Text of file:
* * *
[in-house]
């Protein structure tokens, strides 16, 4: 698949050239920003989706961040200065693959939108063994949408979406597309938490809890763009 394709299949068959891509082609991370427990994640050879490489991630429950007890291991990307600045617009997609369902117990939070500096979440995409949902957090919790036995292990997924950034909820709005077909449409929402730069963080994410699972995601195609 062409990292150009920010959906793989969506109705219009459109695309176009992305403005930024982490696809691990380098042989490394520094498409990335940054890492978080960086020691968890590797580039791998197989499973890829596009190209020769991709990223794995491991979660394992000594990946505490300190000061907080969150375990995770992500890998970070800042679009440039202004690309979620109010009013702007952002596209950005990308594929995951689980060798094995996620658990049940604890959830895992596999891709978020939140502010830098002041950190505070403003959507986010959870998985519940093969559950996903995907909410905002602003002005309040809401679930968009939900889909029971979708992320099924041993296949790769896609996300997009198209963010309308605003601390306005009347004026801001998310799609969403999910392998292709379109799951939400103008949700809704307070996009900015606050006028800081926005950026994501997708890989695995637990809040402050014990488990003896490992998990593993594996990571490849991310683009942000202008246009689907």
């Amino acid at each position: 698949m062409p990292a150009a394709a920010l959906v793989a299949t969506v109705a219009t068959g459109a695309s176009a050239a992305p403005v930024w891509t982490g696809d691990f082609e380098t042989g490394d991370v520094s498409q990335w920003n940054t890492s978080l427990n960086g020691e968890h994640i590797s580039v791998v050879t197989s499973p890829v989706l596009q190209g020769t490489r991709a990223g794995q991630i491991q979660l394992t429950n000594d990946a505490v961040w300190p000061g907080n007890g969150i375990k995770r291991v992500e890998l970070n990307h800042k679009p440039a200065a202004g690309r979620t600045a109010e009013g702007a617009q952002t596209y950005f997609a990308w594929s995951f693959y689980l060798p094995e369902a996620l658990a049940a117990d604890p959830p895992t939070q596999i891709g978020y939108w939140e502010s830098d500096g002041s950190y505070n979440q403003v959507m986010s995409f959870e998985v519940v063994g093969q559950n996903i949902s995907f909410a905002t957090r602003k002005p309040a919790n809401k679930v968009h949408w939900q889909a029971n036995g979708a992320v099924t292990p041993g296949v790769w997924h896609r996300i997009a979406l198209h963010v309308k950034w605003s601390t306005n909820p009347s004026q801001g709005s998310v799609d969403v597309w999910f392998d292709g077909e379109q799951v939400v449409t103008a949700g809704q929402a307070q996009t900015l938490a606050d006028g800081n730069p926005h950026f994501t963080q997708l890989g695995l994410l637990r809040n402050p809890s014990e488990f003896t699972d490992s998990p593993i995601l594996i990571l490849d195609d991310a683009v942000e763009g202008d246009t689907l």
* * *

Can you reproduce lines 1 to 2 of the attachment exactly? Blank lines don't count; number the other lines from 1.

[in-house]
């Protein structure tokens, strides 16, 4: 698949050239920003989706961040200065693959939108063994949408979406597309938490809890763009 394709299949068959891509082609991370427990994640050879490489991630429950007890291991990307600045617009997609369902117990939070500096979440995409949902957090919790036995292990997924950034909820709005077909449409929402730069963080994410699972995601195609 062409990292150009920010959906793989969506109705219009459109695309176009992305403005930024982490696809691990380098042989490394520094498409990335940054890492978080960086020691968890590797580039791998197989499973890829596009190209020769991709990223794995491991979660394992000594990946505490300190000061907080969150375990995770992500890998970070800042679009440039202004690309979620109010009013702007952002596209950005990308594929995951689980060798094995996620658990049940604890959830895992596999891709978020939140502010830098002041950190505070403003959507986010959870998985519940093969559950996903995907909410905002602003002005309040809401679930968009939900889909029971979708992320099924041993296949790769896609996300997009198209963010309308605003601390306005009347004026801001998310799609969403999910392998292709379109799951939400103008949700809704307070996009900015606050006028800081926005950026994501997708890989695995637990809040402050014990488990003896490992998990593993594996990571490849991310683009942000202008246009689907």